Echocardiography has proved a clinically valuable technique, particularly in the diagnosis and evaluation of mitral stenosis, according to investigators in Philadelphia.
Research with sonar equipment "will provide new criteria for diagnosing congenital and acquired heart disease and perhaps aid in long-term postoperative evaluation of patients, the two research groups told The Journal. Also, ultrasound may help determine genesis and mechanisms of heart sounds and murmurs.
Essentially, echocardiography is the application to cardiology of a reflected ultrasound technique commonly used for such purposes as the study of soft tissue tumors and the location and measurement of the fetal head in utero.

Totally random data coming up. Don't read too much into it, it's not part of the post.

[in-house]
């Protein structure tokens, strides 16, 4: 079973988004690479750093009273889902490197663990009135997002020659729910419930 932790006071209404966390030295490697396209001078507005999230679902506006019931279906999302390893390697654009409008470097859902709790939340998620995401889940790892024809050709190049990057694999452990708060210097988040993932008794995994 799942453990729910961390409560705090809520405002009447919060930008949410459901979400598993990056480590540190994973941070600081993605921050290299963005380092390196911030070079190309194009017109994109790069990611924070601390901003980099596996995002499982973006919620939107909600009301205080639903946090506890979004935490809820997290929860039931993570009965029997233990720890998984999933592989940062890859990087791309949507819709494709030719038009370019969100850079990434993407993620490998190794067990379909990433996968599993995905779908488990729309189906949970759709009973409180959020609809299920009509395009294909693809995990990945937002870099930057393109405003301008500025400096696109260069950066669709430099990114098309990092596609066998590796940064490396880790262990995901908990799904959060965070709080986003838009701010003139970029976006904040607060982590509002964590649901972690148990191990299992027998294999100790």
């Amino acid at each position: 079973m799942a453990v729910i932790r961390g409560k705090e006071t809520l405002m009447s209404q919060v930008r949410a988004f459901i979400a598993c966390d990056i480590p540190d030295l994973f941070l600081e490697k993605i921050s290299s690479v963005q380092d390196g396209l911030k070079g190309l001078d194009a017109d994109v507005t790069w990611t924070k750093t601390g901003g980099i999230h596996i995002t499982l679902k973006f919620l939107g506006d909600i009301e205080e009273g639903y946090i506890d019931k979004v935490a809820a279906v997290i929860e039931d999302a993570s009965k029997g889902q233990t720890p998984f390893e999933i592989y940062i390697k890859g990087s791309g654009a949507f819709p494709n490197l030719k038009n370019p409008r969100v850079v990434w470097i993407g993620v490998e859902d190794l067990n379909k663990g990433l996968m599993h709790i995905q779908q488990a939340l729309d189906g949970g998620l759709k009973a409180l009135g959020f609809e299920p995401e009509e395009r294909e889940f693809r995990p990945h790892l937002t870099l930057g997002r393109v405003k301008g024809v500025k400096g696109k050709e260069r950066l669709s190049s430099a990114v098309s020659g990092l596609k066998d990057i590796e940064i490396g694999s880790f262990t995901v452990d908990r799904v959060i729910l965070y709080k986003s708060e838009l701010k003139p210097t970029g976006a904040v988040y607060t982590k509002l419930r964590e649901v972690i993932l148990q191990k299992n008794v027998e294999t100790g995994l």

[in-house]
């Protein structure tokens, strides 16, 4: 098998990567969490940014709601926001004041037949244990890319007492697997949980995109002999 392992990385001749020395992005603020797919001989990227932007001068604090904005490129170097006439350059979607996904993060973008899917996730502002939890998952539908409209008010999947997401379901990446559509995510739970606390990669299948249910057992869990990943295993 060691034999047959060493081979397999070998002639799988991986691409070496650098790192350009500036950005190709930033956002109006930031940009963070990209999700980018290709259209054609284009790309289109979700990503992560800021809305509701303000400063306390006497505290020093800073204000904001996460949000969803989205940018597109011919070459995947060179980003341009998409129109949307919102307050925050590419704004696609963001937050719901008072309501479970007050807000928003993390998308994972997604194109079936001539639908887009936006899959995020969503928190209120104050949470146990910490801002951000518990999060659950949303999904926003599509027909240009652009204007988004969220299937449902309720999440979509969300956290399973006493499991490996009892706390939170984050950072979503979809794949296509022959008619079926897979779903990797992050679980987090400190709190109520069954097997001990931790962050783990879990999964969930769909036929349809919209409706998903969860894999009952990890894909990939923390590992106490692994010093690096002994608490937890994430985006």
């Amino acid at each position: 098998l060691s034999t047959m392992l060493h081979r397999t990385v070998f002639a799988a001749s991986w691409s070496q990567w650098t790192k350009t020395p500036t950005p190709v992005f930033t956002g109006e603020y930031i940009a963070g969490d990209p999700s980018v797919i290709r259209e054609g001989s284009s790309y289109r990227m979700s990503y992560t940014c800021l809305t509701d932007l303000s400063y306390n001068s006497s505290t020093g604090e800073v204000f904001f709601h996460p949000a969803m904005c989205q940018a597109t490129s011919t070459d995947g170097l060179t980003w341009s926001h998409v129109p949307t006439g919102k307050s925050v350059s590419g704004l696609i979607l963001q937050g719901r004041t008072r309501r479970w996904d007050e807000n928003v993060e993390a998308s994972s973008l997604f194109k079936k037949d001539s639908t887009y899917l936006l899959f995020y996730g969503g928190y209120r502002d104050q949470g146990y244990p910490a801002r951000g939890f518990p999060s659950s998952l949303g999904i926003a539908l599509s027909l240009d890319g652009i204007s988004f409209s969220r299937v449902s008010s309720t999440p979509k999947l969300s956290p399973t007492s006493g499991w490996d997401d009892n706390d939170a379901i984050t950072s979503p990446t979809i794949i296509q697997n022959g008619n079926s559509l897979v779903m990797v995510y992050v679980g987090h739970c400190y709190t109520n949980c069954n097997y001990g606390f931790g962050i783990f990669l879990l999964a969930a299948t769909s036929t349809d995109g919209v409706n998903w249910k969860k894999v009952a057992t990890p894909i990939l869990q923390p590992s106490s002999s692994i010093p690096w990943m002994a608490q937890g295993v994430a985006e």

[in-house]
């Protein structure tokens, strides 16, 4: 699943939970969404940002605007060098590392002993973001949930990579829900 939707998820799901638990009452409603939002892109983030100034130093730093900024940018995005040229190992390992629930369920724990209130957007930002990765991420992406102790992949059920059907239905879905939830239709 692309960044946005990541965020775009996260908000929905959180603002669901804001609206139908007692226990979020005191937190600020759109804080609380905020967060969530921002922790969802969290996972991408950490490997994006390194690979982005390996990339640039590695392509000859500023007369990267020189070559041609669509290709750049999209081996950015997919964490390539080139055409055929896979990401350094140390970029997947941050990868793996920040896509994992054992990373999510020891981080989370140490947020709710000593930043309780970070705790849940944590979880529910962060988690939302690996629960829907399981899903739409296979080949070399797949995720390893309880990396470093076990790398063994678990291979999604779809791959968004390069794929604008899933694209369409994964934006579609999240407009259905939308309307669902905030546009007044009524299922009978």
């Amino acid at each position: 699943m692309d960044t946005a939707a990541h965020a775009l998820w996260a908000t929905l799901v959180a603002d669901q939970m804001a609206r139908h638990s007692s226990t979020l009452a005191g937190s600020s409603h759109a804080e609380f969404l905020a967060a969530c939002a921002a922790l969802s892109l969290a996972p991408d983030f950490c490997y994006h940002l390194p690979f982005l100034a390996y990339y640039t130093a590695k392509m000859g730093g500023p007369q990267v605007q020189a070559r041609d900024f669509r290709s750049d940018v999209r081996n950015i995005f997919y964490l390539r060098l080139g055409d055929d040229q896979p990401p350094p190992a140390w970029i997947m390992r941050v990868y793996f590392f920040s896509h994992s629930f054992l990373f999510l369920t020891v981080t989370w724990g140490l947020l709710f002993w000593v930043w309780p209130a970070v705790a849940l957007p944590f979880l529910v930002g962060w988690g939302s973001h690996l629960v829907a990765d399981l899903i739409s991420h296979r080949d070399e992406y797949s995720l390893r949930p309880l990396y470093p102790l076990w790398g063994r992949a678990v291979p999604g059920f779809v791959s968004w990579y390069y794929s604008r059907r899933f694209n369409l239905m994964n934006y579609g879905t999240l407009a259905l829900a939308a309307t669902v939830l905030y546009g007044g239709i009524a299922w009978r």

In 1952, John M. Reid, then at the University of Minnesota, was one of the biomedical engineers responsible for developing ultrasound equipment for diagnostic purposes. Subsequently, this instrumentation was improved upon and first applied to studying motions of the heart by Swedish and German investigators.
In 1961, under a grant